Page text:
search

FCC Chairman Julius Genachowski, backs a vision shared by Google and Microsoft of setting aside unlicensed spectrum in the broadcast television band, explains Bloomberg in a background piece. But the move to add more unlicensed spectrum is meeting heavy resistance from Republicans.

Democrats are largely supportive of the FCC’s plan to provide both unlicensed and licensed channels in new frequency bands. Republicans argue that the commission is ignoring revenue for the treasury by reserving too much unlicensed spectrum, which can be used by any company for free.

“Unlicensed spectrum has a powerful record of driving innovation, investment and economic growth – hundreds of billions of dollars of value creation for our economy and consumers,” FCC Chair Julius Genachowski told the Energy committee last month.

The FCC will auction television spectrum around 600MHz, in the UHF-TV region. Separating the licensed bands will be guard bands. Those will be available for lower power, unlicensed “white spaces”. Broadcasters, unlike cellular or other operators, don’t pay anything for the use of the public airwaves.

“This is a very valuable taxpayer-owned commodity,” said Greg Walden, chairman of the House communications and technology subcommittee. “I would take a dim view of just making it available at no charge.”

Representative Henry Waxman, of California, the senior Democrat on the Energy and Commerce Committee, told the House last year, the FCC can set a limit on airwaves acquisitions by any company.

But unlicensed airwaves do not generate auction money for the treasury, argues Fred Upton, the Michigan Republican who chairs the Energy and Commerce Committee.

“The FCC should not be picking winners and losers,” Upton said. The agency can’t exclude qualified bidders, Upton said.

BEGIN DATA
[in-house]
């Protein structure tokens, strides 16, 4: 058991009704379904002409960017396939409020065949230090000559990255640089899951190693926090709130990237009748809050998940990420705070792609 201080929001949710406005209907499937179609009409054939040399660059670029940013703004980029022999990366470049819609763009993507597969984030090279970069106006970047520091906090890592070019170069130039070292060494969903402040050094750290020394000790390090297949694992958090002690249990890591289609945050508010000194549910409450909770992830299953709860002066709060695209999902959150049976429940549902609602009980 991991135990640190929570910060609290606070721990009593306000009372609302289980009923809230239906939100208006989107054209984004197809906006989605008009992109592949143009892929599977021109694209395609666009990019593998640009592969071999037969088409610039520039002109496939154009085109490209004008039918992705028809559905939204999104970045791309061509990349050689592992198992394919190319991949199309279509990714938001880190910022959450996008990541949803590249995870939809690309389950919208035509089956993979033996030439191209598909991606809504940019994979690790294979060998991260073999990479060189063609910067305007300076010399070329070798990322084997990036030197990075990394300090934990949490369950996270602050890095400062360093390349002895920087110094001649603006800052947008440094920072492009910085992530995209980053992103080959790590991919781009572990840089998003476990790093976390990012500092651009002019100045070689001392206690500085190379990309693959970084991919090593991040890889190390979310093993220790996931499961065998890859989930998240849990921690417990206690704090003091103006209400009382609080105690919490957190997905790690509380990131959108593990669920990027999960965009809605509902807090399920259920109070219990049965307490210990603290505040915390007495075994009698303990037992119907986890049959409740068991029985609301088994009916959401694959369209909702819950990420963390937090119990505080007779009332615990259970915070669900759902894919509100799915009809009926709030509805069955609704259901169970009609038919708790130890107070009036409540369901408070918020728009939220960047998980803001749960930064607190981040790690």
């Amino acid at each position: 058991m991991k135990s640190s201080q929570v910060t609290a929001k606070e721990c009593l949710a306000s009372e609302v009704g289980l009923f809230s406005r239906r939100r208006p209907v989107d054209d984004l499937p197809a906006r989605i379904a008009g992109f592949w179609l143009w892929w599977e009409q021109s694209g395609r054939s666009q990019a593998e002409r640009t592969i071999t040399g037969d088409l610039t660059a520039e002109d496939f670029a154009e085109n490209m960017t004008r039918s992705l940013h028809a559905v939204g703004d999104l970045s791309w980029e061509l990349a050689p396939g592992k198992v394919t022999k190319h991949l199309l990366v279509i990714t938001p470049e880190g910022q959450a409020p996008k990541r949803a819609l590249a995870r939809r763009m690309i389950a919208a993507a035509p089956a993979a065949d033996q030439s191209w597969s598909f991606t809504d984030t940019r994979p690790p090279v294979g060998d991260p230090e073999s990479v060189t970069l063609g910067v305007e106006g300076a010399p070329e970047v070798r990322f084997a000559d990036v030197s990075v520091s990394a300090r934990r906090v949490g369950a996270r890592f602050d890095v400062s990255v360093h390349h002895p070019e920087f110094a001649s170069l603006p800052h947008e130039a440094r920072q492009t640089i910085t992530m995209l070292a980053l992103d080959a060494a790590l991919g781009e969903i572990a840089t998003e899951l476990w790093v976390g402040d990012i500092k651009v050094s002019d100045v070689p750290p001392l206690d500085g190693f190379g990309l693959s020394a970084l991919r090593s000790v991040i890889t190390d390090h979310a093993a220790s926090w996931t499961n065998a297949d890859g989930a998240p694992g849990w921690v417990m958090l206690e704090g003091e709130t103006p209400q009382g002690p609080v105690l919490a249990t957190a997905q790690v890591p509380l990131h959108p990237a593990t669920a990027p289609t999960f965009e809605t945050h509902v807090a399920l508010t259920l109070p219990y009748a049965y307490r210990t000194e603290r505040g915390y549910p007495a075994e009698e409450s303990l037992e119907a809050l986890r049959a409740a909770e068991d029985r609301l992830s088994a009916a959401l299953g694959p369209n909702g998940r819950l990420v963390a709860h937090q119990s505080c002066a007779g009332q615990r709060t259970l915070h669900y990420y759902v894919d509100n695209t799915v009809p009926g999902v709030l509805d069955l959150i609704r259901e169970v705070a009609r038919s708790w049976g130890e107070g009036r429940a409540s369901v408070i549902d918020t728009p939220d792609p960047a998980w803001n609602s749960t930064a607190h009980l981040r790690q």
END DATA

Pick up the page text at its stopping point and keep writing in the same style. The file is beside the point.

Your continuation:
According to Cathy Sloan, vice president of government relations with the Computer & Communications Industry Association, “the largest holders of spectrum have no interest in seeing new competition.” Members of the Washington- based trade group include Google, Microsoft, Facebook, Pandora and Sprint, a wireless telephone competitor to AT&T and Verizon Wireless.

Google, Microsoft, and more than 300 companies and organizations called for more unlicensed spectrum in a Dec. 10 letter to Walden and to Representative Anna Eshoo of California, the top Democrat on the communications subcommittee, who represents Silicon Valley.

“If the commission does not designate more unlicensed spectrum, the fuel for this growth engine will be lost,” the companies said in the letter.

Economist Richard Thanki (pdf) found that the economic value generated even by a subgroup of unlicensed broadband applications is between $16-$37 billion per year.

White space radios, utilizing unused television frequencies, are now available in prototype form. The FCC in the United States, Ofcom in the UK, and the Ministry of Internal Affairs and Communications in Japan have all initiated “white space” proceedings, based on IEEE standards. France’s government has also granted a license to conduct field tests.

The IEEE published its 802.22 standard for rural broadband about 18 months ago, and a group comprising the NICT, ISB Corp and Hitachi Kokusai Electric have built prototype hardware.

The 802.11af standard may provide faster speeds by aggregating channels. Access points that integrate the 802.11af (for white space backhaul), and traditional WiFi (for local access), have also been built in prototype form.